The scenarios are complex and realistic and the marking is rigorous. Take interviewing. The client is a professional actor, who is role-appropriate. You don't get a twenty-year old instructing a solicitor on a will leaving their estate to their adult children, or a middle-aged person acting the part of a client arrested for possession of drugs at a rave. The actors assess candidates' client handling skills. They know best how they felt as the client; whether the candidate gained their confidence and whether they understood clearly what the candidate was asking them. Separately, qualified solicitors assess the accuracy of candidates' legal advice. As I sat in the control room watching the action on a bank of screens I was struck by the realism of the assessment. Sadly, for too many solicitors, this will be the last time they are observed in real time to aid their learning and development. It is a well established tool in many industries and businesses - including the SRA.

I had the chance to talk to the actors' supervisor and the overall QLTS lead. The supervisor watches the actors to help ensure consistency. They face relentless and rigorous feedback to support that. The level of training and preparation for each assessment centre impressed me. Role plays of the role plays, mock scoring, group discussion and detailed training are some of the elements that underpin the actual assessment day. This isn't a few teachers marking exam scripts late at night or at the weekend!

For the OSCE, candidates skills and application of law are graded ranging from 'A' indicating superior performance that is well above expected competence to 'F' - namely poor performance that is well below competence.

In setting the pass mark for the OSCE the Examination Board makes use of the borderline regression method. The borderline regression method is widely used in high stakes professional exams. It provides a way of ensuring that the pass mark is related to the difficulty of the assessment.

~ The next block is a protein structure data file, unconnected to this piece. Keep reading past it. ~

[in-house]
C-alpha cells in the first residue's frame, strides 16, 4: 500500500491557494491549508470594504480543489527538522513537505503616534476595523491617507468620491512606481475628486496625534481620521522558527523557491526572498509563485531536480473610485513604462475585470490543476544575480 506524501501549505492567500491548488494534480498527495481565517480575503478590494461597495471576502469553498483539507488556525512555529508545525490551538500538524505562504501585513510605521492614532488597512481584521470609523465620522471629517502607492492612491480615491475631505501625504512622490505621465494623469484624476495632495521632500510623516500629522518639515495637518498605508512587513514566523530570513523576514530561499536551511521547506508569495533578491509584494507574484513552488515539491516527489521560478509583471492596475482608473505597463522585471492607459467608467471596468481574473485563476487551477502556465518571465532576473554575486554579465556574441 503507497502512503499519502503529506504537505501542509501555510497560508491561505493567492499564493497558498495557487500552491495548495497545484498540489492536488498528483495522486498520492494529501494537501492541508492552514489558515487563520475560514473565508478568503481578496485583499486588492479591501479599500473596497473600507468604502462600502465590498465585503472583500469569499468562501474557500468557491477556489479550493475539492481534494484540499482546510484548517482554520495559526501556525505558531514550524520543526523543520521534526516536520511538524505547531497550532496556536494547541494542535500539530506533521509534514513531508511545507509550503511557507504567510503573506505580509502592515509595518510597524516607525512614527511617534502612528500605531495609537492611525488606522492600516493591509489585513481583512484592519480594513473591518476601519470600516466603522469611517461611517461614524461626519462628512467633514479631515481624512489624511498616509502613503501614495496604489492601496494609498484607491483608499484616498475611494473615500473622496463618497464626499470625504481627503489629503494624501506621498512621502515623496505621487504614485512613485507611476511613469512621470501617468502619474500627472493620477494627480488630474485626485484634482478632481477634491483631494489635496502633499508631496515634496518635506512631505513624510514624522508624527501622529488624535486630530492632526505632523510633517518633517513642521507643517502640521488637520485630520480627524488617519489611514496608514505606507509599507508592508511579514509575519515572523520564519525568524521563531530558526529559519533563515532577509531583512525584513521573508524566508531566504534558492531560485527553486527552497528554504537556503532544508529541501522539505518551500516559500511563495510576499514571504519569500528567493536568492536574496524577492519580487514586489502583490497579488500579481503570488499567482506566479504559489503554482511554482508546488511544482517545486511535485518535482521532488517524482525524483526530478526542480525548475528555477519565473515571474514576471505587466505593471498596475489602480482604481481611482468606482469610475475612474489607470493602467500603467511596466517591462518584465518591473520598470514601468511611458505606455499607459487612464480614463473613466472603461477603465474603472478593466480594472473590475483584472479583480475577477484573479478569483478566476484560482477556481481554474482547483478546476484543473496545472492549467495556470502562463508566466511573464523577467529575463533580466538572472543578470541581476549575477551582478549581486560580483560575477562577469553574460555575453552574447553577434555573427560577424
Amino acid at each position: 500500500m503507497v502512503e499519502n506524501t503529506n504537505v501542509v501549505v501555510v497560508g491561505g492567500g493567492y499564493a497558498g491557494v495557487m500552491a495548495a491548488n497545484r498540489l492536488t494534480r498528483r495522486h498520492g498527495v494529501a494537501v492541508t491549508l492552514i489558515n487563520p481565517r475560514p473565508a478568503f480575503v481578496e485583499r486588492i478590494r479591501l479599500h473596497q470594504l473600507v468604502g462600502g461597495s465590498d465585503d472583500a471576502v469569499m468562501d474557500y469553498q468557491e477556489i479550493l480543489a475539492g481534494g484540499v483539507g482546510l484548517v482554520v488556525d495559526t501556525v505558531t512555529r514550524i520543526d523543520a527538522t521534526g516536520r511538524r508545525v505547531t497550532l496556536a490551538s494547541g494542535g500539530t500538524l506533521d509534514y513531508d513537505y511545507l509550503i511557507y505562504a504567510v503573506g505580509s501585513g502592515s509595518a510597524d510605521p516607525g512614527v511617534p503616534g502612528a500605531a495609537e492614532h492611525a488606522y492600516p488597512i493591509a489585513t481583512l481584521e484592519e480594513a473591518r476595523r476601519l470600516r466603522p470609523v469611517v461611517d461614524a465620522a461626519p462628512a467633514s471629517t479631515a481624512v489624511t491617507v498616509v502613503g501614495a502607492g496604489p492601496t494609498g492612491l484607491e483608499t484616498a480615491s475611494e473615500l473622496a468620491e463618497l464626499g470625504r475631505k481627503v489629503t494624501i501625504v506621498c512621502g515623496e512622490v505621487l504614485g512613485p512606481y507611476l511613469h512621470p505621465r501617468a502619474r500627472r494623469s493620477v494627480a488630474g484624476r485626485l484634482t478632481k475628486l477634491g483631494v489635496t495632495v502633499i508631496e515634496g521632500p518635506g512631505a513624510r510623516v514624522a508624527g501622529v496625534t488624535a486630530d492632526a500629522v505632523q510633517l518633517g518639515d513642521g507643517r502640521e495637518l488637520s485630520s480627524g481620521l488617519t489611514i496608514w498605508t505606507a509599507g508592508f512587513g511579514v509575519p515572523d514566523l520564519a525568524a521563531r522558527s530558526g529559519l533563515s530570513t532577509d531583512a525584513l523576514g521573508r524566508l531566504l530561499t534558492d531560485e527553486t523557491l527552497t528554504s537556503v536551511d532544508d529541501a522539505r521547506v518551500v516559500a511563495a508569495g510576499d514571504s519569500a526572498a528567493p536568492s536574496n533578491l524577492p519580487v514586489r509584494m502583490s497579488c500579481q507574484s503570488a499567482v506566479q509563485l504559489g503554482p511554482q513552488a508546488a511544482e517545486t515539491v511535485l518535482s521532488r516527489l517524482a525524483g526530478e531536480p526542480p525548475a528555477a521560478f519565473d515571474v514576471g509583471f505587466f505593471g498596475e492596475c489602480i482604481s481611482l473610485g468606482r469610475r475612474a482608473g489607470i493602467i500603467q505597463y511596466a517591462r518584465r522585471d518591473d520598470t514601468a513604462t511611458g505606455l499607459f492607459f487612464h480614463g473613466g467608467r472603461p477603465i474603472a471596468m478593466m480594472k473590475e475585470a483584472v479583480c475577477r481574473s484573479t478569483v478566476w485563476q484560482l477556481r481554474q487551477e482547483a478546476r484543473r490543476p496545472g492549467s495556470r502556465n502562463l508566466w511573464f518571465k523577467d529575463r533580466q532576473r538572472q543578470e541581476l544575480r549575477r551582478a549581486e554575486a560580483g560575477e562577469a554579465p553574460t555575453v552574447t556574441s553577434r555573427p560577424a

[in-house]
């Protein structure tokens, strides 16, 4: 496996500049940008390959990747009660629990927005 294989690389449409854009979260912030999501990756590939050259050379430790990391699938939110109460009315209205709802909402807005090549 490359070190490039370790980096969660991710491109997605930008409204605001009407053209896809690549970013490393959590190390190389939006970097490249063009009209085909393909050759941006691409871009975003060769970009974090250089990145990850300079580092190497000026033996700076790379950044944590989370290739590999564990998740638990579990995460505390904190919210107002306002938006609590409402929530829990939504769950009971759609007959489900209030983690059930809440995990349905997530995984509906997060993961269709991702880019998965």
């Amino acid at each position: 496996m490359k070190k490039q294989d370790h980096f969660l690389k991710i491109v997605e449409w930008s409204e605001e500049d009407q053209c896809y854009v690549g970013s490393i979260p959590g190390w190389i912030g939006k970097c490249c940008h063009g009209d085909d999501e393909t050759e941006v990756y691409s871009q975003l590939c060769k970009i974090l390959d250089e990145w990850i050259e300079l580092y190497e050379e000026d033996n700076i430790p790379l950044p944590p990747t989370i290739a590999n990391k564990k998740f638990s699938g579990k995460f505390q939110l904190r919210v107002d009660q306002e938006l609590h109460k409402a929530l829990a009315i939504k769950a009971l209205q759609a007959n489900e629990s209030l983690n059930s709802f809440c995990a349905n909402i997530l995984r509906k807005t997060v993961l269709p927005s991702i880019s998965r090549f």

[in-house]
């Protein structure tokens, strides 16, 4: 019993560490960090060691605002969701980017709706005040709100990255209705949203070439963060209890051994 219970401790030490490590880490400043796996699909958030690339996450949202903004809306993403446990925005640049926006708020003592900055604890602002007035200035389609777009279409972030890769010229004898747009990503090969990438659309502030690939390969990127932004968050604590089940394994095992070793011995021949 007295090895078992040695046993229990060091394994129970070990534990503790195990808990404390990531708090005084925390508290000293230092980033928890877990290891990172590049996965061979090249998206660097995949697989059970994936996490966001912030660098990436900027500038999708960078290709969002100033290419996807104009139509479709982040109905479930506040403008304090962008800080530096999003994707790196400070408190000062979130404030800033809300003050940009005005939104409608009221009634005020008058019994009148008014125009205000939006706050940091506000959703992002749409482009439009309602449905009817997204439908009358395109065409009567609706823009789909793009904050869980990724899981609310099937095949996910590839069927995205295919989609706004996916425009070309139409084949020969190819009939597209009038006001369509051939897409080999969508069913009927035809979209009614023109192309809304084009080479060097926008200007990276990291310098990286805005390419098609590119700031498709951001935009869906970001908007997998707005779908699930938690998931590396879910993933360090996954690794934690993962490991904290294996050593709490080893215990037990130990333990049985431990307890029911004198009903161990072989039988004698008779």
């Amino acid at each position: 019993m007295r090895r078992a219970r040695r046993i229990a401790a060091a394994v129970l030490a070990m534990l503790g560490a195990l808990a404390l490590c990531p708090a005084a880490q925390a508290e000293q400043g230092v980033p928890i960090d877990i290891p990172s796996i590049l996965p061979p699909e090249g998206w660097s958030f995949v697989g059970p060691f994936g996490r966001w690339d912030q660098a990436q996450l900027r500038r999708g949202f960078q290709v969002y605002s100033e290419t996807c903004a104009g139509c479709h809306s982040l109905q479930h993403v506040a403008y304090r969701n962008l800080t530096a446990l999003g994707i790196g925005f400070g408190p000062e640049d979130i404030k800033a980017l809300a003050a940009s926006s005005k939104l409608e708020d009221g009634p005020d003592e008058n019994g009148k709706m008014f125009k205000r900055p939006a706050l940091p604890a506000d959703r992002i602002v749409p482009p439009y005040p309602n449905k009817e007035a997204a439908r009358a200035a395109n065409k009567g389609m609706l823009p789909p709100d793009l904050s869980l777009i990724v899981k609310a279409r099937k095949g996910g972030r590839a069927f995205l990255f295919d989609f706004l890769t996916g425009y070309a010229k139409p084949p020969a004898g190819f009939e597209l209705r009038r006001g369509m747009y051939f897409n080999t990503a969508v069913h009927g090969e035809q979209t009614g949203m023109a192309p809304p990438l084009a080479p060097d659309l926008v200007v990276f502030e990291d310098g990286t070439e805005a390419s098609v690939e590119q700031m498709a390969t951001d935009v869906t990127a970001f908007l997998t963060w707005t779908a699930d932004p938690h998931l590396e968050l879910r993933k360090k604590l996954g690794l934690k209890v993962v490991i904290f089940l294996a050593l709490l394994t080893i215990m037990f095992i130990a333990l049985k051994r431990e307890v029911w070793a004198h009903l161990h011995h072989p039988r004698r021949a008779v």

I observed a cross-section of the OSCE tests. It was clear to me that the mix of skills and knowledge required was right and properly separated the sheep from the goats. Those without the right knowledge could not ask the right questions or present legal information correctly and those without the right skills or who couldn't communicate effectively in English lost their knowledge in the midst of unintelligible waffle.

I was particularly interested in how ethical competence and capacity was tested in this environment. Rather than sit a separate paper on ethics or be assessed through workplace experience, there are questions and issues woven throughout the assessments. The candidates need to recognise the issue as an ethical one when they are focused on legal or other practical skills. That strikes me as both more valid and more realistic.

It struck me as I travelled home that I hadn't wondered what degree the candidates have, which university they'd been to or where they done their training. This appears, on my observation, to be input blind. That must be good for diversity and social mobility because it is relentlessly focused on merit. Too often attempts to improve diversity get challenged on the grounds that we mustn't lower standards (though I've never actually heard anyone argue that we should). This assessment methodology seems to turn the debate on its head with a relentless focus on merit, on consistent and rigorous standards without any nod to background and that seems to me to be a positive.

It is a tough test which provides me with confidence that solicitors qualifying through this route have the right knowledge and skills to practise effectively.